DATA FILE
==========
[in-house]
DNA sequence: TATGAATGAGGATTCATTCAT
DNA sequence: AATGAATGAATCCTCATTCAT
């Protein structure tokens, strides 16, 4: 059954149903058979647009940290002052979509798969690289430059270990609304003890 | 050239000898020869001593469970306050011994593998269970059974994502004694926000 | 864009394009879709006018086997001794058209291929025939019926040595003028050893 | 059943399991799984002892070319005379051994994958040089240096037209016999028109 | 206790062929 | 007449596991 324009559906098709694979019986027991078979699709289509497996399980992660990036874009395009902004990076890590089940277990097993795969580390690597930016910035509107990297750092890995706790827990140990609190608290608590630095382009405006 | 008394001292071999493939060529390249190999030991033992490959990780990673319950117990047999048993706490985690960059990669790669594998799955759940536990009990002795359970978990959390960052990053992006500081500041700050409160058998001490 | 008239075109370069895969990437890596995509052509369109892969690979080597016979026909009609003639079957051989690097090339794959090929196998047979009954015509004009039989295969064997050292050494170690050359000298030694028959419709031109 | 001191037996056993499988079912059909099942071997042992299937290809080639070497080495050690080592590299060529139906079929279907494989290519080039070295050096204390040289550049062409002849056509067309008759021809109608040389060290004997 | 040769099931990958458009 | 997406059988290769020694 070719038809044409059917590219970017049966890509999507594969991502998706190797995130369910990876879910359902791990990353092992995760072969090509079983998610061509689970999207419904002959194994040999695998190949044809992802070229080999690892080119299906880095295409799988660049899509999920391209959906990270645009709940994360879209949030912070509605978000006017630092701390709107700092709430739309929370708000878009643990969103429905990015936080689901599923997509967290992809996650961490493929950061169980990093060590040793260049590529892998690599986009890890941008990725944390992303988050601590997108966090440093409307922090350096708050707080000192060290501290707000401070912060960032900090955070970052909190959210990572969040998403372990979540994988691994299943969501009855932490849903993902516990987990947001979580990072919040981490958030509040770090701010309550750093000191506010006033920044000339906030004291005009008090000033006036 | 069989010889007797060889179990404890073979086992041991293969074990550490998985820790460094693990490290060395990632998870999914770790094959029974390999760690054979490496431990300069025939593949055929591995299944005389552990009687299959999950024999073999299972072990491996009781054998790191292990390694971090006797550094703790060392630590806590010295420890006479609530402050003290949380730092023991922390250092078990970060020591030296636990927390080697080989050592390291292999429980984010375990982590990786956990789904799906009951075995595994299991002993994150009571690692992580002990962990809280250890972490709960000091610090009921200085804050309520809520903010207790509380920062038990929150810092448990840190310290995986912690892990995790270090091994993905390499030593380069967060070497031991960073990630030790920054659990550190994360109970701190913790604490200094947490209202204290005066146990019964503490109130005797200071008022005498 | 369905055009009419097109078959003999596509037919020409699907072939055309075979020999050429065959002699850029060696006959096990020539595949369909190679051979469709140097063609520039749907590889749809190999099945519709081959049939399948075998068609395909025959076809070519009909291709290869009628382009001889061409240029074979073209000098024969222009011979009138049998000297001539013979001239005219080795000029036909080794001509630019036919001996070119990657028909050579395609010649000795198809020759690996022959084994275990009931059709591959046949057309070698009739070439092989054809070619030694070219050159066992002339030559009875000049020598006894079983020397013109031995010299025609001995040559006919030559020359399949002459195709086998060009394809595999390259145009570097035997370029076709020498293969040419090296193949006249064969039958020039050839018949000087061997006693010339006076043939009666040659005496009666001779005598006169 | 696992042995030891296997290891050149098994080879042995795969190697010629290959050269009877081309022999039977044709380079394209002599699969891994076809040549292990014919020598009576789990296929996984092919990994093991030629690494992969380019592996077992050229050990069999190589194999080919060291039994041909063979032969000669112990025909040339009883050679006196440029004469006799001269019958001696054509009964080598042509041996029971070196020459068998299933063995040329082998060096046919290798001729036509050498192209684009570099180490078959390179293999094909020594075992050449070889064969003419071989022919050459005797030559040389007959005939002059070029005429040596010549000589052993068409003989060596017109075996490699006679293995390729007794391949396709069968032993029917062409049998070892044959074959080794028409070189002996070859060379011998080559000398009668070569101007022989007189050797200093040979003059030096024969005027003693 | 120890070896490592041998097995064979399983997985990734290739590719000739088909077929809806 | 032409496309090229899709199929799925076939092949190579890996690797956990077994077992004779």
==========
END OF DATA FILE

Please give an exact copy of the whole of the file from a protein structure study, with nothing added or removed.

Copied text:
[in-house]
DNA sequence: TATGAATGAGGATTCATTCAT
DNA sequence: AATGAATGAATCCTCATTCAT
């Protein structure tokens, strides 16, 4: 059954149903058979647009940290002052979509798969690289430059270990609304003890 | 050239000898020869001593469970306050011994593998269970059974994502004694926000 | 864009394009879709006018086997001794058209291929025939019926040595003028050893 | 059943399991799984002892070319005379051994994958040089240096037209016999028109 | 206790062929 | 007449596991 324009559906098709694979019986027991078979699709289509497996399980992660990036874009395009902004990076890590089940277990097993795969580390690597930016910035509107990297750092890995706790827990140990609190608290608590630095382009405006 | 008394001292071999493939060529390249190999030991033992490959990780990673319950117990047999048993706490985690960059990669790669594998799955759940536990009990002795359970978990959390960052990053992006500081500041700050409160058998001490 | 008239075109370069895969990437890596995509052509369109892969690979080597016979026909009609003639079957051989690097090339794959090929196998047979009954015509004009039989295969064997050292050494170690050359000298030694028959419709031109 | 001191037996056993499988079912059909099942071997042992299937290809080639070497080495050690080592590299060529139906079929279907494989290519080039070295050096204390040289550049062409002849056509067309008759021809109608040389060290004997 | 040769099931990958458009 | 997406059988290769020694 070719038809044409059917590219970017049966890509999507594969991502998706190797995130369910990876879910359902791990990353092992995760072969090509079983998610061509689970999207419904002959194994040999695998190949044809992802070229080999690892080119299906880095295409799988660049899509999920391209959906990270645009709940994360879209949030912070509605978000006017630092701390709107700092709430739309929370708000878009643990969103429905990015936080689901599923997509967290992809996650961490493929950061169980990093060590040793260049590529892998690599986009890890941008990725944390992303988050601590997108966090440093409307922090350096708050707080000192060290501290707000401070912060960032900090955070970052909190959210990572969040998403372990979540994988691994299943969501009855932490849903993902516990987990947001979580990072919040981490958030509040770090701010309550750093000191506010006033920044000339906030004291005009008090000033006036 | 069989010889007797060889179990404890073979086992041991293969074990550490998985820790460094693990490290060395990632998870999914770790094959029974390999760690054979490496431990300069025939593949055929591995299944005389552990009687299959999950024999073999299972072990491996009781054998790191292990390694971090006797550094703790060392630590806590010295420890006479609530402050003290949380730092023991922390250092078990970060020591030296636990927390080697080989050592390291292999429980984010375990982590990786956990789904799906009951075995595994299991002993994150009571690692992580002990962990809280250890972490709960000091610090009921200085804050309520809520903010207790509380920062038990929150810092448990840190310290995986912690892990995790270090091994993905390499030593380069967060070497031991960073990630030790920054659990550190994360109970701190913790604490200094947490209202204290005066146990019964503490109130005797200071008022005498 | 369905055009009419097109078959003999596509037919020409699907072939055309075979020999050429065959002699850029060696006959096990020539595949369909190679051979469709140097063609520039749907590889749809190999099945519709081959049939399948075998068609395909025959076809070519009909291709290869009628382009001889061409240029074979073209000098024969222009011979009138049998000297001539013979001239005219080795000029036909080794001509630019036919001996070119990657028909050579395609010649000795198809020759690996022959084994275990009931059709591959046949057309070698009739070439092989054809070619030694070219050159066992002339030559009875000049020598006894079983020397013109031995010299025609001995040559006919030559020359399949002459195709086998060009394809595999390259145009570097035997370029076709020498293969040419090296193949006249064969039958020039050839018949000087061997006693010339006076043939009666040659005496009666001779005598006169 | 696992042995030891296997290891050149098994080879042995795969190697010629290959050269009877081309022999039977044709380079394209002599699969891994076809040549292990014919020598009576789990296929996984092919990994093991030629690494992969380019592996077992050229050990069999190589194999080919060291039994041909063979032969000669112990025909040339009883050679006196440029004469006799001269019958001696054509009964080598042509041996029971070196020459068998299933063995040329082998060096046919290798001729036509050498192209684009570099180490078959390179293999094909020594075992050449070889064969003419071989022919050459005797030559040389007959005939002059070029005429040596010549000589052993068409003989060596017109075996490699006679293995390729007794391949396709069968032993029917062409049998070892044959074959080794028409070189002996070859060379011998080559000398009668070569101007022989007189050797200093040979003059030096024969005027003693 | 120890070896490592041998097995064979399983997985990734290739590719000739088909077929809806 | 032409496309090229899709199929799925076939092949190579890996690797956990077994077992004779």